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Thursday, February 18, 2016

A Family Wedding

I am sitting at a table in the home of a nurse from Baylor Clinic in Maseru. She has just fed me breakfast and now we are discussing HIV rates and Mother-to-Child transmission in Lesotho.

Baylor University funds several pediatric HIV clinics in Lesotho. In the last few years, they and other NGOs as well as the Lesotho government have stepped up their efforts at PMTCT or Prevention of Mother-to-Child Transmission.

The family at the wedding.
As a result, pregnant women are the only people in the country who are automatically tested for HIV (as opposed to the voluntary testing and counseling that others can do for free at any time). They are also the only ones who do not have to wait for a specific CD4 count to start ARV therapy. These two things along with increasing education and ARV adherence are, according to my new friend, making a difference. She expressed joy that they clinic has stepped up children’s testing events and rural outreach programs but looks like it will still fall dramatically short of its goal of 150,000 new pediatric patients in the fiscal year because so many of the children are testing negative.

This may seem like an odd conversation for a Sunday morning with a woman I just met; however, it is par for the course in my Peace Corps service. And besides, this acquaintance is family. She is my host mother’s cousin. While we may have only met the day before at a family wedding, the Basotho are quick to offer hospitality, so I along with two of my cousins spent the night in her home.

As our conversation draws to a close, she leaves to get ready for the post-wedding party and I reflect on the adventure of attending the wedding.

Check out this video of the wedding. It's fun. 

My grandfather, mother, aunt, two cousins, two brothers, and I left Butha Buthe for Maseru early the day before. When we arrived mid-morning at the mother of the bride’s home, we were immediately fed and given seats in the shade. We participated in formal greetings as other guests arrived; each time my grandfather proudly introduced me as his daughter.

Before the bride came out of the house, a brass band got the party started. My aunts, uncles, mother, and grandmother were quick to lead the dancing procession.

Soon, the bride and her attendants posed on the porch. Photos were taken and we were all piling into cars to process to the wedding venue.

Queen 'Masenate and King Letsie at the wedding.
Once there, we danced out way to the door, following the bride and the band. Then, we were quickly ushered into seats so the wedding could begin. Everyone else was already seated, including the bride’s famous uncle and his wife: King Letsie and Queen ‘Masenate (Wait, my Mom’s cousin is related to the King?!?!?!).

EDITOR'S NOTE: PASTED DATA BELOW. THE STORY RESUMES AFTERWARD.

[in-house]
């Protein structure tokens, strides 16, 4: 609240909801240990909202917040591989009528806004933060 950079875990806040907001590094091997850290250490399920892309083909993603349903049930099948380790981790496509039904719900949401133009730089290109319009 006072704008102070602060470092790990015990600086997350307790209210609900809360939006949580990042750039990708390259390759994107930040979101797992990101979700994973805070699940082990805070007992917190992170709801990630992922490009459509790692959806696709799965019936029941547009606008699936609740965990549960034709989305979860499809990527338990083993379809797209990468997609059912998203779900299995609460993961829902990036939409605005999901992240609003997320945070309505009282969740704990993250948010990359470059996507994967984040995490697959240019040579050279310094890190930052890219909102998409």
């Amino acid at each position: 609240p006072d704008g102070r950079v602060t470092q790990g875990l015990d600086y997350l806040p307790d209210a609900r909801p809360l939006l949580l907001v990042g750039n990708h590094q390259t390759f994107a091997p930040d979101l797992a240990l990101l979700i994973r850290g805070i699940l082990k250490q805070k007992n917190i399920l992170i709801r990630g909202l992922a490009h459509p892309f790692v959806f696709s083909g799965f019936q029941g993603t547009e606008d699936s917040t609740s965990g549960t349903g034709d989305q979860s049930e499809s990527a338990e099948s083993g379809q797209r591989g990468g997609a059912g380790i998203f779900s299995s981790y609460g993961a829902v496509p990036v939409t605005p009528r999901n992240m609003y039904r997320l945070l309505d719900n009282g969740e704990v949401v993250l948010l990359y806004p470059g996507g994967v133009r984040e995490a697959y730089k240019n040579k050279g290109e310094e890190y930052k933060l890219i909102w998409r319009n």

Although this wedding was what the Basotho would call a “white wedding,” following the traditions of a Westernized Christian wedding, it still maintained many aspects of Basotho culture—especially dance. As the wedding party entered, there was no walking down the aisle. They danced.

The wedding itself was quite similar to most church weddings in America. It was conducted in English with Sesotho translations. The three differences that stood out to me were that the bride and groom said their own vows and then repeated formal vows from the pastor, the pastor stressed that the marriage needed to be strong for the couple, the family, God, and Lesotho, and the signing of the marriage certificate occurred as part of the ceremony before the couple could be announced as husband and wife or kiss. The danced their way out, met again by the brass band. We again followed, right into cars for a processional to the Alliance gardens for photos. Sadly, our arrival at the gardens was timed perfectly with the onset of a tremendous thunderstorm.

After the photos, we headed to the reception. Like all Basotho ceremonies, this one began with speeches. Not one or two speeches, but more than ten, including a second message from the pastor. Finally, well after nine (the wedding had begun at 2), King Letsie spoke, toasts were made, and the buffet began.
The bride and her brother before the wedding.

During all of this, we were occasionally instructed to get up and dance. The tables were spread out enough that there was plenty of room for these energizing moments. When it came time for the toasts, I impressed my extended family with my ability to open champagne and use a corkscrew.

After dinner, there was dancing amidst the tables and photos with the bridal couple. Gradually people departed, with us heading back to the mother of the bride’s home just before midnight. An hour or so late, my cousins and I were headed to my new friend’s home for quiet respite as the party would continue for a few more hours and we country  girls were exhausted!

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